But it gives me courage to read ‘you’ and how happy you are now. My parents never told me there was a time that enough was enough. I’ve had to learn it the hard way. So I’ve kept on forgiving when he betrayed me, when he was rough to me, emotionally abusive, passive-aggressive, control-freak, multiple imaginary food allergies, when he lost money in business even though I had advised him on the matter. Now all I want is to make sure he suffers the most before I leave. Not sure this is the best way out but he is so harsh. Bipolar too. Sometimes he could be sweet, but that does not make me any sweeter anymore. You know when you’ve reached that stage where you emotional account is empty. I’ve been independent, working and earning for a living. I contributed half of the money to our big wedding and didn’t even ask for a penny to anyone. Like a big girl and I am still proud of being that kind of girl. Buying everything he needed and making sure no one would ever ever say that I was a young enternained woman. Because there are also 17 years of age that separate us. Instead, I have entertained him most of these years. And when I took the decision to go back to university 3 years ago, leave my well paid job and take care of my carreer aspirations, and force him to take a decent job. Well. Guess what?

    He started complaining about him having to pay for all the bills. Hell that’s exactly what I’ve been doing the past 6 years! Now that graduation is coming, he is contemplating with much enthusiasm my future job. The fact that i will again cater for all his needs. Buy him nice and expensive gifts. This horrifies me and I’m looking forward NOT to give him that satisfaction. BUT, I am afraid to live alone, like a big girl. I can’t go at my parents, because again I feel the need to be strong and not bother anyone.

    What’s worse, I never wanted a baby and could never understand why couples had babies almost 1 year after their marriage. My mother was a single mom…you know. Long story made short: I stumbled upon my ex boyfriend November last, we had a chat and kept on keeping in touch for months now and suddenly the urge to have a baby [from that ex-boyfriend] came to me. I seriously thought that I was losing my head! Because the desire to have a baby is absolutely new and strange to me. While my husband has been asking me for a baby these past 5 years or so.

    I know, it’s a lot to consider at the same time but this exactly is my situation. The problem was never me. It was with him. It IS with him. Looking forward to hear from you soon.

    M

  3. recover3 March 21, 2015 at 5:28 am #

    I could have written a lot of what you have – one major difference being that I did have doubts on my wedding day and the days leading up to my wedding. And of course there is the fact that we are still married (although currently separated) and I’m about to give birth to our second child.
    I’m still desperately trying to make my marriage work. But you gave me some perspective when you said you don’t regret getting divorced but the worst thing was that you put yourself in the shitty situation. I think that’s my issue – it was ME who put myself here. I made the choice and I don’t want to even contemplate the idea that I made the wrong one.

    • beautifulmess7 March 21, 2015 at 7:49 am #

      You’re in a really tough place. Pregnant, separated, betrayed, and living with the reality that the doubts you had on your wedding day are playing out in the worst way. It is difficult to face the mistakes that we make. Especially when they are huge, life altering ones.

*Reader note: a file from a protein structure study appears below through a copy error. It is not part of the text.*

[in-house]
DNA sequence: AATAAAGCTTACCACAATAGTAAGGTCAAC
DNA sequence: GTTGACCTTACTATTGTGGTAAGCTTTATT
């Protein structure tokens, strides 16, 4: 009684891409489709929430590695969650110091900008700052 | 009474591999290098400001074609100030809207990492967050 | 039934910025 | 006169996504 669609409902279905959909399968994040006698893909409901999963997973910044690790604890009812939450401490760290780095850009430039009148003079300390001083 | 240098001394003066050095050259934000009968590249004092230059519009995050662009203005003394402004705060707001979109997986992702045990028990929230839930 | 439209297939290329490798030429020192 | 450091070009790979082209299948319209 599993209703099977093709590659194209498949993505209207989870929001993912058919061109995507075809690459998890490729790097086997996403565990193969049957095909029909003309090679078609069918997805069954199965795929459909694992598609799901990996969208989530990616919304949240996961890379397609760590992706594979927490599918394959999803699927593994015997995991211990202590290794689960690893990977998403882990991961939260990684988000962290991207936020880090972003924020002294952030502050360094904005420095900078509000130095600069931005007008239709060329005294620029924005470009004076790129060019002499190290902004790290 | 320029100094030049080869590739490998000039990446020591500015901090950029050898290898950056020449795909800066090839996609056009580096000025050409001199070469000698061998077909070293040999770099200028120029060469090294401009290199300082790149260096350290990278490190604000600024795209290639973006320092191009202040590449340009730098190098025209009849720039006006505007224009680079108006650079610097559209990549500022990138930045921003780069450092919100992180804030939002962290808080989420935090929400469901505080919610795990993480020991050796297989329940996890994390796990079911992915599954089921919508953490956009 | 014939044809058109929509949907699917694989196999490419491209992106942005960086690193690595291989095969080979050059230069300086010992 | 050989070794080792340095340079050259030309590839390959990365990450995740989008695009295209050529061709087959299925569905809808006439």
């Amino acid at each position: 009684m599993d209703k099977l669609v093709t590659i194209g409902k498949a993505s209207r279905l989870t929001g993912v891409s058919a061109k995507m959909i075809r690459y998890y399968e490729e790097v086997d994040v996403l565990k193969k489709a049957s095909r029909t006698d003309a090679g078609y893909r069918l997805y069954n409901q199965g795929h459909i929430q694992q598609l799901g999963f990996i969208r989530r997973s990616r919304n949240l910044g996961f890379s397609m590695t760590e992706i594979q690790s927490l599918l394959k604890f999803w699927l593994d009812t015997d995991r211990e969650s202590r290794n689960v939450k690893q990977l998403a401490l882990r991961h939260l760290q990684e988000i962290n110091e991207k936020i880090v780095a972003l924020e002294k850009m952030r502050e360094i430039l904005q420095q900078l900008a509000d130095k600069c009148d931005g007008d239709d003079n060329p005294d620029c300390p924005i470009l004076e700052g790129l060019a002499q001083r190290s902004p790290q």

One of the easiest and most destructive things I can do to myself is continually ask “what if”. What if I had seen sooner that he was a user? What if I had left him the first time I discovered he was being unfaithful before we were married? What if I had called off the wedding a few months before when we had that big fight about his disrespectful behavior and he got violent with me? What if I had never begun that relationship? I wouldn’t be divorced. I wouldn’t have spent years in emotional pain. Maybe I wouldn’t know what it feels like to be cheated on and lied to. Maybe “gaslighting” is a term I never would have learned, or if I had it wouldn’t be from personal experience with a manipulator.

      It can go on and on. All of it is useless, though. I can’t change the past, including the horrible decisions I made. I try not to be embarrassed by my horrible decision and terrible choice in a partner. Sometimes I fail miserably. Sometimes I beat myself up. But the reality is that all of those bad choices and experiences led me to where I am. It forced me to tackle the codependent part of myself. If made me face the self-destructive pattern and recognize that I was choosing bad partners because of my lack of self-esteem and hero complex. It helped recognize that I truly want a partner, not a project. My series of poor choices forced me to face things about myself that HAD to be faced.

  4. MeAndDating March 12, 2015 at 11:02 am #

    Stigma? What stigma?! It’s a badge of honour, I say. It proves I’m the committing type as well as brave enough to walk away and to try again.

    I was happily married and even more happily divorced. Only divorced people get that; everyone else is ignorant.

    I don’t think people should be allowed to get married under the age of 25. The human brain only matures then.

    There have been times when I’m having the best sex of my life with a new lover and I thank myself for getting divorced. It’s the little things…

    • beautifulmess7 March 12, 2015 at 11:12 am #

      That’s a great perspective. 🙂

  5. thewondermya March 12, 2015 at 5:41 am #

    What a beautiful post, full of hope and faith, it made my evening, thank you !

  6. Patricia March 12, 2015 at 4:11 am #

    I can relate to this only it took me 32 years to walk away

    • beautifulmess7 March 12, 2015 at 6:26 am #

      I’m glad you were finally able to make that decision for yourself.

  7. shawn March 11, 2015 at 7:45 pm #

    Seems you had to take your path to find that right person for you. It had to work this way.

    • beautifulmess7 March 21, 2015 at 7:57 am #

      That is true. I wouldn’t have found my fiancé without the perfect chain of events happening just the way they did. In fact, I met him after a night out with a friend that I made through my blog. I wouldn’t have reactivated my dating account of I weren’t there with her. The first time I saw his face was on the screen of my phone while lying in her spare bed. I certainly wouldn’t have felt “good enough” for him without all of the work I did during and after my marriage failed.